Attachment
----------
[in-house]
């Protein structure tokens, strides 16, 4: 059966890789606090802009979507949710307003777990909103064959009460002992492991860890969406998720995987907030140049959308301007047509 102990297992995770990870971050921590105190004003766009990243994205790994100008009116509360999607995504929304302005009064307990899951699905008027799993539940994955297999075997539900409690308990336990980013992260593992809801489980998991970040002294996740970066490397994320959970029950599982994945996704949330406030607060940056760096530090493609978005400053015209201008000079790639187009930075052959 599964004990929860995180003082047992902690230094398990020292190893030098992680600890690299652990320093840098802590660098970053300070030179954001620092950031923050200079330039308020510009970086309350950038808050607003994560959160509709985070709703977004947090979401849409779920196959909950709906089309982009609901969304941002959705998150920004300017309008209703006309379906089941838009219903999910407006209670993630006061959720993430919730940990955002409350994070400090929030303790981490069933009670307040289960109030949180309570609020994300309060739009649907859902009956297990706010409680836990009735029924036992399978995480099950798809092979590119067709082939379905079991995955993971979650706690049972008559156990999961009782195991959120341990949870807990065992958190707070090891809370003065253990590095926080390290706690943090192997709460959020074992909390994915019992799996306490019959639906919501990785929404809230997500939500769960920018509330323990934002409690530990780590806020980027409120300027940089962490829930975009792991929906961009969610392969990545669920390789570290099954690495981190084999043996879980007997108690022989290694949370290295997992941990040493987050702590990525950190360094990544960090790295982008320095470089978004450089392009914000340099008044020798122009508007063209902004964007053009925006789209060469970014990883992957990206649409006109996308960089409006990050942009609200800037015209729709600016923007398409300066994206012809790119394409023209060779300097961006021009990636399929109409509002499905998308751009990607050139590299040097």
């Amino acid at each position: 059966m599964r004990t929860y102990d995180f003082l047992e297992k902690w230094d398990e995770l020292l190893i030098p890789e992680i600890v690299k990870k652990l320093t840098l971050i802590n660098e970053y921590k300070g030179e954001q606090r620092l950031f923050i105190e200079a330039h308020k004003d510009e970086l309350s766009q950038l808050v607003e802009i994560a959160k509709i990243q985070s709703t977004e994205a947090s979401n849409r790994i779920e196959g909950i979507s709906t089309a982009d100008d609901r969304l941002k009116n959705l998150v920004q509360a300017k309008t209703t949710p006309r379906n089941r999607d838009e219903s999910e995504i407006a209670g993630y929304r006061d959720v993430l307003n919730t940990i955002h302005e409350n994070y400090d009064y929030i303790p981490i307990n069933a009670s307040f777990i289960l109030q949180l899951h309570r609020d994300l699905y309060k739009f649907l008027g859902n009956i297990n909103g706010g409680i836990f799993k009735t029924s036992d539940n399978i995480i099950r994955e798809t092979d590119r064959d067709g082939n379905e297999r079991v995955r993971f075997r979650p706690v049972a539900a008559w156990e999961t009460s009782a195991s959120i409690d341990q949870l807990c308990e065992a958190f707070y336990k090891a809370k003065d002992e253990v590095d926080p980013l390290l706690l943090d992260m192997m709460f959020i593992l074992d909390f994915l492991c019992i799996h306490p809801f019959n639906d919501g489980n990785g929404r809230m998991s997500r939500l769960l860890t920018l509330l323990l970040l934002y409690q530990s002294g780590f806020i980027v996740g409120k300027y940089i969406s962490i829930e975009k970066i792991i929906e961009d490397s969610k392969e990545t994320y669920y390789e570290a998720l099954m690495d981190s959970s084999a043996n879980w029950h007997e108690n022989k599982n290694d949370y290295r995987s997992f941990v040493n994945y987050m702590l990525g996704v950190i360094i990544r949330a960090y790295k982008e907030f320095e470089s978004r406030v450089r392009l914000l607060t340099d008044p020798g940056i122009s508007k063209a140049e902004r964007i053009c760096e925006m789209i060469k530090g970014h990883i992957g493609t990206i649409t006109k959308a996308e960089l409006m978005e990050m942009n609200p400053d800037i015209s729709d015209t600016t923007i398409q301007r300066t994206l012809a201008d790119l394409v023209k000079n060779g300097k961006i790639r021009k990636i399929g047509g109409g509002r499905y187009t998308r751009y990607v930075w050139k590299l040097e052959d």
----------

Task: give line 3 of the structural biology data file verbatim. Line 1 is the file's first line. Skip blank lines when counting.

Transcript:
């Amino acid at each position: 059966m599964r004990t929860y102990d995180f003082l047992e297992k902690w230094d398990e995770l020292l190893i030098p890789e992680i600890v690299k990870k652990l320093t840098l971050i802590n660098e970053y921590k300070g030179e954001q606090r620092l950031f923050i105190e200079a330039h308020k004003d510009e970086l309350s766009q950038l808050v607003e802009i994560a959160k509709i990243q985070s709703t977004e994205a947090s979401n849409r790994i779920e196959g909950i979507s709906t089309a982009d100008d609901r969304l941002k009116n959705l998150v920004q509360a300017k309008t209703t949710p006309r379906n089941r999607d838009e219903s999910e995504i407006a209670g993630y929304r006061d959720v993430l307003n919730t940990i955002h302005e409350n994070y400090d009064y929030i303790p981490i307990n069933a009670s307040f777990i289960l109030q949180l899951h309570r609020d994300l699905y309060k739009f649907l008027g859902n009956i297990n909103g706010g409680i836990f799993k009735t029924s036992d539940n399978i995480i099950r994955e798809t092979d590119r064959d067709g082939n379905e297999r079991v995955r993971f075997r979650p706690v049972a539900a008559w156990e999961t009460s009782a195991s959120i409690d341990q949870l807990c308990e065992a958190f707070y336990k090891a809370k003065d002992e253990v590095d926080p980013l390290l706690l943090d992260m192997m709460f959020i593992l074992d909390f994915l492991c019992i799996h306490p809801f019959n639906d919501g489980n990785g929404r809230m998991s997500r939500l769960l860890t920018l509330l323990l970040l934002y409690q530990s002294g780590f806020i980027v996740g409120k300027y940089i969406s962490i829930e975009k970066i792991i929906e961009d490397s969610k392969e990545t994320y669920y390789e570290a998720l099954m690495d981190s959970s084999a043996n879980w029950h007997e108690n022989k599982n290694d949370y290295r995987s997992f941990v040493n994945y987050m702590l990525g996704v950190i360094i990544r949330a960090y790295k982008e907030f320095e470089s978004r406030v450089r392009l914000l607060t340099d008044p020798g940056i122009s508007k063209a140049e902004r964007i053009c760096e925006m789209i060469k530090g970014h990883i992957g493609t990206i649409t006109k959308a996308e960089l409006m978005e990050m942009n609200p400053d800037i015209s729709d015209t600016t923007i398409q301007r300066t994206l012809a201008d790119l394409v023209k000079n060779g300097k961006i790639r021009k990636i399929g047509g109409g509002r499905y187009t998308r751009y990607v930075w050139k590299l040097e052959d």